Cord Blood Donation–What Expectant Parents Need to Know

Cord Blood Donation in Birmingham

infant at the moment of delivery with umbilical cord attachedAt some time during your pregnancy, you will probably hear about cord blood donation. Your physicians at Sparks & Favor have prepared the following information to help our expectant families understand the potential benefits and possible consequences of these donations. We neither recommend nor discourage them. We want our patients to base their choice on the principles of informed consent. However, we do not consider the arrival at the hospital for the birth of your baby to be the ideal time to first hear about or begin considering this option.

Our practice does not receive financial compensation for your donation to a public bank. If you choose a private bank, we are compensated only for collection of cord blood.

What is cord blood?

This is blood collected from what remains in your baby’s umbilical cord after it has been clamped, cut, and is no longer connected to your baby. It is blood from the baby’s system, not the mother’s blood.

For what purposes is cord blood collected?

Cord blood contains cells that can be transplanted into another individual to treat certain cancers, immune system diseases, and blood disorders like sickle-cell disease. It is also used in clinical trials to develop new therapies for other conditions. Cord blood transplants have similar uses as bone marrow transplants. The American College of Obstetricians and Gynecologists (ACOG) states:

Families of all ethnicities and races should consider the societal benefit of public cord blood donation to increase the availability of matched cord blood units for people of all backgrounds.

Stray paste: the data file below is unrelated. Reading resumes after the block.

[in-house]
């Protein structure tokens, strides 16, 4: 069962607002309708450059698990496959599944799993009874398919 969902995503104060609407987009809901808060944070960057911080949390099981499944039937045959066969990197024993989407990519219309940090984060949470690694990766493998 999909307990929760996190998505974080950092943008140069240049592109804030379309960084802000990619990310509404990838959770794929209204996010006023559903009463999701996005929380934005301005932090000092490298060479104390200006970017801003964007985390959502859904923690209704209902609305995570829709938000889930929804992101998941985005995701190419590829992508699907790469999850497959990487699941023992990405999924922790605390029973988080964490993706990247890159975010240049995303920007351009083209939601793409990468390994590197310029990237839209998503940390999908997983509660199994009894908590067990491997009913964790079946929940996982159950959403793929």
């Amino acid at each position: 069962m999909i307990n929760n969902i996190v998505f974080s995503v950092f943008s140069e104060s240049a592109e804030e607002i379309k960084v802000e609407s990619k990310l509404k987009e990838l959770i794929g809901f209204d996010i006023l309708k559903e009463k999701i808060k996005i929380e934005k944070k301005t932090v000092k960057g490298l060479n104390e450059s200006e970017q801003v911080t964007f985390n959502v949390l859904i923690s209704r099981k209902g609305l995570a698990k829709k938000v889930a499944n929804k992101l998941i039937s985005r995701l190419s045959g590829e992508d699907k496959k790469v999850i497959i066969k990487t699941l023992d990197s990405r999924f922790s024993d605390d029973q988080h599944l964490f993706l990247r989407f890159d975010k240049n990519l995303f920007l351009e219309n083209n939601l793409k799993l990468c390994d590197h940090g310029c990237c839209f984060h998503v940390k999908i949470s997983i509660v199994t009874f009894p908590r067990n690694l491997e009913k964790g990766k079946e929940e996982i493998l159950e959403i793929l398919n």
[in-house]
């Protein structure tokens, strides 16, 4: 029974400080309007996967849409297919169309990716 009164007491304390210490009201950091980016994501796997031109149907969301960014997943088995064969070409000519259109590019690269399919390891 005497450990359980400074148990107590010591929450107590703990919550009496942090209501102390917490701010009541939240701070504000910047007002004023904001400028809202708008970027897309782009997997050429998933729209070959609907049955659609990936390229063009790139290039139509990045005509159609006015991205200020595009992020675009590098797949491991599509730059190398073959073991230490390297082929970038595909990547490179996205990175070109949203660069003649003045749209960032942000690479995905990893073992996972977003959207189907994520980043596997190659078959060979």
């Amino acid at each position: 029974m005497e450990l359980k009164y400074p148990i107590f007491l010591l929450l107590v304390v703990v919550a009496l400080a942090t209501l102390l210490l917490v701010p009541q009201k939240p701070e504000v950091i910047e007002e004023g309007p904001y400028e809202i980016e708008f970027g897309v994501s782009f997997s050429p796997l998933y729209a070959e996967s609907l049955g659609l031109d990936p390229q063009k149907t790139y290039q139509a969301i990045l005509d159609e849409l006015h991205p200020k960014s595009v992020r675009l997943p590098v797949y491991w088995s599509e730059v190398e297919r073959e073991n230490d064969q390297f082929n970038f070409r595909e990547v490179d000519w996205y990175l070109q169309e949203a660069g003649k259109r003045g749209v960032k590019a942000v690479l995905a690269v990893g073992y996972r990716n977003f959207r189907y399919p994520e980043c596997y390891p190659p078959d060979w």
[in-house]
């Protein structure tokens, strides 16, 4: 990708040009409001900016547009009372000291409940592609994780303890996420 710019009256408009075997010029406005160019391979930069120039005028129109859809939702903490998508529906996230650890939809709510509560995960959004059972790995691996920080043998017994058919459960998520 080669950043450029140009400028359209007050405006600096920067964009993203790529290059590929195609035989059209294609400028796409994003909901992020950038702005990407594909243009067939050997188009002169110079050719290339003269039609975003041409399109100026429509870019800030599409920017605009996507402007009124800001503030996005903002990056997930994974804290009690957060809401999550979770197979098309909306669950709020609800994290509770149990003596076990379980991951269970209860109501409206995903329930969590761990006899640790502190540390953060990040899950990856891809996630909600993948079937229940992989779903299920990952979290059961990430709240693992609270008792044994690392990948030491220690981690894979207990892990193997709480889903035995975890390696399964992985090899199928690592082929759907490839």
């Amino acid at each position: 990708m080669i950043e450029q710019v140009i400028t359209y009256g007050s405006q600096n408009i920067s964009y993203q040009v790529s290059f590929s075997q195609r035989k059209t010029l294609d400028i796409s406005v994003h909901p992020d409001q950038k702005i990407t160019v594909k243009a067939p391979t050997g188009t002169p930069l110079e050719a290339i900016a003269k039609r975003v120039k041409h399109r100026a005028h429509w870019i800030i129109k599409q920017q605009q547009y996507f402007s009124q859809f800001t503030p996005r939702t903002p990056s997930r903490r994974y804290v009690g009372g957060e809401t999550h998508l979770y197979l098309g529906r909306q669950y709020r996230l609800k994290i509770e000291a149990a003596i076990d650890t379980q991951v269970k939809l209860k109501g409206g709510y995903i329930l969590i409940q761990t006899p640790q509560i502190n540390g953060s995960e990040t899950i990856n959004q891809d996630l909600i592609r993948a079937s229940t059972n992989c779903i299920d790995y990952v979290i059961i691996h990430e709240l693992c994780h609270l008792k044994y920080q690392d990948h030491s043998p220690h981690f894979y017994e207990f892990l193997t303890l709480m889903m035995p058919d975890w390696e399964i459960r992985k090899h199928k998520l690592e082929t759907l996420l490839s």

Read more from ACOG.

Does Brookwood offer the option to donate cord blood?

LifeCord (a program run by LifeSouth Community Blood Banks Inc.) provides cord blood collection and public banking services for Brookwood patients. Patients can individually contract with private cord blood banking companies.

Will my donation help my child or another member if my family who develops one of these illnesses?

LifeCord is considered a public bank. Your donation cannot be directed to a specific individual. Private cord blood banks charge an initiation fee and a maintenance fee (usually annual) to preserve donated cord blood for use as the donor directs. This is rarely helpful because an infant’s cord blood cannot be used to treat genetic illnesses that child may develop since the child’s blood cells carry the same genetic defect that caused the disease. It also cannot be used to treat a cancer that child may develop. Very rarely, privately banked blood may help a sibling of the donor child, but this is unusual.